|Date of birth||20 May 1912|
|Place of birth||Trieste, Austria-Hungary|
|Date of death||20 February 1979(aged 66)|
|Place of death||Trieste, Italy|
|1942–1943||94° Reparto Distretto Trieste||-||(-)|
* Senior club appearances and goals counted for the domestic league only.
Nereo Rocco (20 May 1912, Trieste – 20 February 1979, Trieste) was an Italian football player and manager. He is famous for having been one of the most successful head coaches in Italy, and the first proponent of catenaccio in the country.
Rocco played as a wing, had a modest playing career, spent mainly with Triestina, Napoli and Padova. He played 287 Serie A matches within 11 seasons, scoring 69 goals. Rocco was also capped one time for the Italy national football team.
Rocco made his coaching debut for Triestina in 1947. He obtained a surprising second place in the Serie A, which is still the highest result ever reached by the team. He left Triestina a few years later because of disagreements with the club chairmanship. In 1951 he briefly coached Treviso, then returning to Triestina.
In 1953 Rocco signed as coach of Serie B team Padova, being able to avoid a relegation and obtaining promotion into Serie A the following season. The Serie A period of Rocco's Padova is still remembered as the team's most successful in their history, despite having a small team, they were able to score a third place during the 1957/58 season.
In 1961, Rocco was appointed as new AC Milan coach, starting one of the most successful periods for the rossoneri, winning the Italian league and the European Cup in 1963. After a good stint at Torino, where he obtained the best results since the disappearance of the Grande Torino, in 1967 Rocco returned to AC Milan, where he immediately won another scudetto and the Cup Winners' Cup.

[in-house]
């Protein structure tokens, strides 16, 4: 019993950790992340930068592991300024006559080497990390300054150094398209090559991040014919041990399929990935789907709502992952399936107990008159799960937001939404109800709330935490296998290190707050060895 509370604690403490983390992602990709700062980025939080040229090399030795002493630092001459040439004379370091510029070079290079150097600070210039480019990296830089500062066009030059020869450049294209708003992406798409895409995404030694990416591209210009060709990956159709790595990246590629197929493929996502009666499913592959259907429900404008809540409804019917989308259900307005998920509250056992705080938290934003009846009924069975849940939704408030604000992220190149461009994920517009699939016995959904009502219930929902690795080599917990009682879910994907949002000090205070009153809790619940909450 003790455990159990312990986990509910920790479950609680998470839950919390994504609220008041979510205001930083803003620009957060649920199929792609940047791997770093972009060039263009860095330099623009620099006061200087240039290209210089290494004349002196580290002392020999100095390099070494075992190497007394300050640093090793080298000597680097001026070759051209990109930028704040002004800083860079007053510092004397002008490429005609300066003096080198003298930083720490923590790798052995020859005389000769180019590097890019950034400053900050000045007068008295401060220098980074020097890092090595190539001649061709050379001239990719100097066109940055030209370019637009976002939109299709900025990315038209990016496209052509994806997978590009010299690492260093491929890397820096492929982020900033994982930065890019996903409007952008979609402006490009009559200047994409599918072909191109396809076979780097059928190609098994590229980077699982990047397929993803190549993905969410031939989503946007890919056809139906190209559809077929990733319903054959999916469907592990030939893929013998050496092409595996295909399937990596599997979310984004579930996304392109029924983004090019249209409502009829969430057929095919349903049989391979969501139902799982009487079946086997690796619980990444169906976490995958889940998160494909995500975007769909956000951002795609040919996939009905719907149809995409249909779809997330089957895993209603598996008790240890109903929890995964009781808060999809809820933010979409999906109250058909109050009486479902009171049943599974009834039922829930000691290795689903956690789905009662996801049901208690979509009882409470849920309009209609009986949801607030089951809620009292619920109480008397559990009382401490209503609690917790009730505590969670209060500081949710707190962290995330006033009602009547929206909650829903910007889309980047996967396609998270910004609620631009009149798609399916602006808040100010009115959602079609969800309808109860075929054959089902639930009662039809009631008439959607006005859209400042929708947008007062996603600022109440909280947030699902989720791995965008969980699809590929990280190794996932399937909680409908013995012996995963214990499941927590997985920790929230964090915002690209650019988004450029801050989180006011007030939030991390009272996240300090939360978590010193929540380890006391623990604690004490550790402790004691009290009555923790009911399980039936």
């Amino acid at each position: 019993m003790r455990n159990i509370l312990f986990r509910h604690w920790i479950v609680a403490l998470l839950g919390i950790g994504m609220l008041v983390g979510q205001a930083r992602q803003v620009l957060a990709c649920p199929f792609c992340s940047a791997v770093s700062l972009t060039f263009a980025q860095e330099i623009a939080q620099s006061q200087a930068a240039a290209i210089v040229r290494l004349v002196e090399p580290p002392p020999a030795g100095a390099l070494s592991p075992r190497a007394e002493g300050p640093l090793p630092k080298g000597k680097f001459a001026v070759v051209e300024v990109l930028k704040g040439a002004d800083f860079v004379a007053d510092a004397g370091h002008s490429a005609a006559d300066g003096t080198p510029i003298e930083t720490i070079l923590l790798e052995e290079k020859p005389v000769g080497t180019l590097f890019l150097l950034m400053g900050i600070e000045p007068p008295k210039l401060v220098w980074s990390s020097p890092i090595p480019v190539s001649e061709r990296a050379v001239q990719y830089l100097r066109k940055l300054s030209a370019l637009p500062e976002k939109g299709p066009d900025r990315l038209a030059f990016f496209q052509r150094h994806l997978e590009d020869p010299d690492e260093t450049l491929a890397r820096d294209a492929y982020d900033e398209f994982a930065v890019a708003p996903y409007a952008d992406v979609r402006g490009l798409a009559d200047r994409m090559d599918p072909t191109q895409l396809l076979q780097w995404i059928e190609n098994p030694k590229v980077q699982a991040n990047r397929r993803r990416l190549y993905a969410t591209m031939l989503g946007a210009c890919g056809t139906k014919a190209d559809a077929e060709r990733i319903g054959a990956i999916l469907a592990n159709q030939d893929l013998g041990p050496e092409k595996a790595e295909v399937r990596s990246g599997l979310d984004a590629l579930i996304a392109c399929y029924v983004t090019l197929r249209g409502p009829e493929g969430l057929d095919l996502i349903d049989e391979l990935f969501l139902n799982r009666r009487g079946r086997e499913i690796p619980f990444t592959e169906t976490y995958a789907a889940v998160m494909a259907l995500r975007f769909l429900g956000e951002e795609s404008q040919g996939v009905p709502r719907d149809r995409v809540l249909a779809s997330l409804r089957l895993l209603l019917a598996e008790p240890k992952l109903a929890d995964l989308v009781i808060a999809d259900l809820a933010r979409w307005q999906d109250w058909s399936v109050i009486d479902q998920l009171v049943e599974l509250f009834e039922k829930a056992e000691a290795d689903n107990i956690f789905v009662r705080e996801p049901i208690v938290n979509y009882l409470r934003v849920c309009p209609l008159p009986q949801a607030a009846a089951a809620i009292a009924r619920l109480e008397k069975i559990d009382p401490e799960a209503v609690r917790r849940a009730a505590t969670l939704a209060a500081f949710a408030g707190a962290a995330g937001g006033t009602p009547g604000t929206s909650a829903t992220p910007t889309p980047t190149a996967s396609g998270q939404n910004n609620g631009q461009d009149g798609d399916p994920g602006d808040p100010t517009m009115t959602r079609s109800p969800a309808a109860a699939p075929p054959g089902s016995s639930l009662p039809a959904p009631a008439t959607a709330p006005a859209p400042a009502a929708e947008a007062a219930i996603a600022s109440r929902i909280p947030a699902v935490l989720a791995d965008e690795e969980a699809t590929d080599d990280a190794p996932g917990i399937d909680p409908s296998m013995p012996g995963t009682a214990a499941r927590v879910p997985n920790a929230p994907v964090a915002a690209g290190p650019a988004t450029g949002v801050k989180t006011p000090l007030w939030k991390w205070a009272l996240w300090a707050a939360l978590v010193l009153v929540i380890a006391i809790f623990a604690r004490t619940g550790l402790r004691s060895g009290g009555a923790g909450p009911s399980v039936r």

He left AC Milan in 1973, after having won also another European Cup in 1969, an Intercontinental Cup, an Italian Cup and another Cup Winners' Cup. After one year in Fiorentina, Rocco decided to end his coaching career in 1974. In 1977 he was appointed by AC Milan as Technical Director and Assistant of coach Nils Liedholm. Rocco is Milan's longest-serving manager, managing the club for 459 matches (323 as head coach and 136 as technical director).
Rocco died in 1979, aged 66, in Trieste.
On 18 October 1992, a new stadium in Trieste, named after Rocco, was inaugurated.
Rocco, popularly known as El Paròn (Triestin for The Master), was popular also for his strong use of the Triestine dialect.
- Italian League (2): 1961–62, 1967–68
- Italian Cup (3): 1971–72, 1972–73, 1976–77
- European Cup (2): 1962–63, 1968–69
- UEFA Cup Winners' Cup (2): 1967–68, 1972–73
- Intercontinental Cup (1): 1969
- "BARESI, CAPELLO AND RIVERA ACCEPTED IN HALL OF FAME". http://www.acmilan.com. 26 November 2013. Retrieved 20 April 2015.
|Awards and achievements|
|European Cup Winning Coach
|European Cup Winning Coach